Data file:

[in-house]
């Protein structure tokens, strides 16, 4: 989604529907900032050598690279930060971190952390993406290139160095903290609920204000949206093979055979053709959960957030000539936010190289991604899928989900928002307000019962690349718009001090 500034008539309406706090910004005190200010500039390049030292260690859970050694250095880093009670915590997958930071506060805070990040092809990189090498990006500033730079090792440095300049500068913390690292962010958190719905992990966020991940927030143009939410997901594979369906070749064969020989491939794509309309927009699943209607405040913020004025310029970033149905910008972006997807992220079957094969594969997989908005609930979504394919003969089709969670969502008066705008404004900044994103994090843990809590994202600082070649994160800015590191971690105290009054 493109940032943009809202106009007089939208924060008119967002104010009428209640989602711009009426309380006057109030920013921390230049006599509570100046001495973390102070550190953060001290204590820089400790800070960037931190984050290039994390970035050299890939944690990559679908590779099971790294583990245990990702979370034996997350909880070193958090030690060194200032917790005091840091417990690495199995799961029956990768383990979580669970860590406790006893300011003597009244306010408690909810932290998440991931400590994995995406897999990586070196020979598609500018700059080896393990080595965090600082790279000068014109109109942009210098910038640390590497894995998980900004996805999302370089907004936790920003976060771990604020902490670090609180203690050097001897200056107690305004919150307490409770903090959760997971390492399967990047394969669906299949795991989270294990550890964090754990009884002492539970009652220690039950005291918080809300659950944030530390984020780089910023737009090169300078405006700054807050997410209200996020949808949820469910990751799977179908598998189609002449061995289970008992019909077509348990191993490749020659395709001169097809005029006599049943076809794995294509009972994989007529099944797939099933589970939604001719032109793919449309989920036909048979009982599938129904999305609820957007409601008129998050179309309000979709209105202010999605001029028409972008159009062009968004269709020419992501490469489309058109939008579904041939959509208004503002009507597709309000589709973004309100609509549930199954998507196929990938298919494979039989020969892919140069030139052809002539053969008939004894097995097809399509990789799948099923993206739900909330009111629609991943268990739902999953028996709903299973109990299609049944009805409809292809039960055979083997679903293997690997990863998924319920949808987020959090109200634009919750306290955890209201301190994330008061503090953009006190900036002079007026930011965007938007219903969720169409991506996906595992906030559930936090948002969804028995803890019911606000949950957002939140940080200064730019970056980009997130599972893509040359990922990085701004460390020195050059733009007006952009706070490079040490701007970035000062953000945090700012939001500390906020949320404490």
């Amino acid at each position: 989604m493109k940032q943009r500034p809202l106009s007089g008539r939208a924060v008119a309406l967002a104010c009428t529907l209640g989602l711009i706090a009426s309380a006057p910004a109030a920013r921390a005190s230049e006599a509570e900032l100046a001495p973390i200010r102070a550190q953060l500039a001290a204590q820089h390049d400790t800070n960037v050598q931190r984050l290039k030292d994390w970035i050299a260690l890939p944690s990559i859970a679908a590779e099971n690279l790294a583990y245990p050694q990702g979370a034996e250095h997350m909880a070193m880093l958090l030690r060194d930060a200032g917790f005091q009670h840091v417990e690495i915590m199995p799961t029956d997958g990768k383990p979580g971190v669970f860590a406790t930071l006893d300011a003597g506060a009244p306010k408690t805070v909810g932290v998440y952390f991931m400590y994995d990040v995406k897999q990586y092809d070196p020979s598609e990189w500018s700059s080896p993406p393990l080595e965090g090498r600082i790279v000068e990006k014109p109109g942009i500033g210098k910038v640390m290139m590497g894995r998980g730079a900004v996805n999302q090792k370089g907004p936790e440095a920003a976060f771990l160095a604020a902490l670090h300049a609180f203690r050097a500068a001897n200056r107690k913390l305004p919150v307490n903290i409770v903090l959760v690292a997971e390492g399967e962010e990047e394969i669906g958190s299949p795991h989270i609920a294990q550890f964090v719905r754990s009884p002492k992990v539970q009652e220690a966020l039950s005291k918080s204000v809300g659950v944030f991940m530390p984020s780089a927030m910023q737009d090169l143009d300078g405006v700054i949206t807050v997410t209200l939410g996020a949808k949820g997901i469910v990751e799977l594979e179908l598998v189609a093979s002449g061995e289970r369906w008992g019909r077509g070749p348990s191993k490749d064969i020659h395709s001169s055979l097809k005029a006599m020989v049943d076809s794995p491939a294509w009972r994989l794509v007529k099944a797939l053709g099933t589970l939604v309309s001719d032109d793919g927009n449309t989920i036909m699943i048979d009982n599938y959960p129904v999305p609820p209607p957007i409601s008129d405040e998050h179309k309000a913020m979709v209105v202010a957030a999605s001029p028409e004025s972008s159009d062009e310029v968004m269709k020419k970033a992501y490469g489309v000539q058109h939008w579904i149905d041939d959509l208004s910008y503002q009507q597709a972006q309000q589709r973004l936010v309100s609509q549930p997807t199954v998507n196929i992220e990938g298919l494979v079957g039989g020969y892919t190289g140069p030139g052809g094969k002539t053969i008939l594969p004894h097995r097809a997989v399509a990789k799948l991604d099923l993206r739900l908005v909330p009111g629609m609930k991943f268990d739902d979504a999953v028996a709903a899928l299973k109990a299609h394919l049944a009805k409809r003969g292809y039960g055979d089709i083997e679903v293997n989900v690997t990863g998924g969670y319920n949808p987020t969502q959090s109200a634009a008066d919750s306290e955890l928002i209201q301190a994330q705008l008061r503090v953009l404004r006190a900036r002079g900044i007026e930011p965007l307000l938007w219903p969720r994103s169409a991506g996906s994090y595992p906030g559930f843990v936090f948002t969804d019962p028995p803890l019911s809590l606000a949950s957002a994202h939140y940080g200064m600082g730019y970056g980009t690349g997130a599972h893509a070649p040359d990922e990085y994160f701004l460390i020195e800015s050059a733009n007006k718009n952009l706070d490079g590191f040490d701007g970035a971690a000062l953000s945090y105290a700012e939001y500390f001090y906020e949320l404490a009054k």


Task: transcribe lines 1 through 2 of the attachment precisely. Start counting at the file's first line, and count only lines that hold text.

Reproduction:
[in-house]
């Protein structure tokens, strides 16, 4: 989604529907900032050598690279930060971190952390993406290139160095903290609920204000949206093979055979053709959960957030000539936010190289991604899928989900928002307000019962690349718009001090 500034008539309406706090910004005190200010500039390049030292260690859970050694250095880093009670915590997958930071506060805070990040092809990189090498990006500033730079090792440095300049500068913390690292962010958190719905992990966020991940927030143009939410997901594979369906070749064969020989491939794509309309927009699943209607405040913020004025310029970033149905910008972006997807992220079957094969594969997989908005609930979504394919003969089709969670969502008066705008404004900044994103994090843990809590994202600082070649994160800015590191971690105290009054 493109940032943009809202106009007089939208924060008119967002104010009428209640989602711009009426309380006057109030920013921390230049006599509570100046001495973390102070550190953060001290204590820089400790800070960037931190984050290039994390970035050299890939944690990559679908590779099971790294583990245990990702979370034996997350909880070193958090030690060194200032917790005091840091417990690495199995799961029956990768383990979580669970860590406790006893300011003597009244306010408690909810932290998440991931400590994995995406897999990586070196020979598609500018700059080896393990080595965090600082790279000068014109109109942009210098910038640390590497894995998980900004996805999302370089907004936790920003976060771990604020902490670090609180203690050097001897200056107690305004919150307490409770903090959760997971390492399967990047394969669906299949795991989270294990550890964090754990009884002492539970009652220690039950005291918080809300659950944030530390984020780089910023737009090169300078405006700054807050997410209200996020949808949820469910990751799977179908598998189609002449061995289970008992019909077509348990191993490749020659395709001169097809005029006599049943076809794995294509009972994989007529099944797939099933589970939604001719032109793919449309989920036909048979009982599938129904999305609820957007409601008129998050179309309000979709209105202010999605001029028409972008159009062009968004269709020419992501490469489309058109939008579904041939959509208004503002009507597709309000589709973004309100609509549930199954998507196929990938298919494979039989020969892919140069030139052809002539053969008939004894097995097809399509990789799948099923993206739900909330009111629609991943268990739902999953028996709903299973109990299609049944009805409809292809039960055979083997679903293997690997990863998924319920949808987020959090109200634009919750306290955890209201301190994330008061503090953009006190900036002079007026930011965007938007219903969720169409991506996906595992906030559930936090948002969804028995803890019911606000949950957002939140940080200064730019970056980009997130599972893509040359990922990085701004460390020195050059733009007006952009706070490079040490701007970035000062953000945090700012939001500390906020949320404490």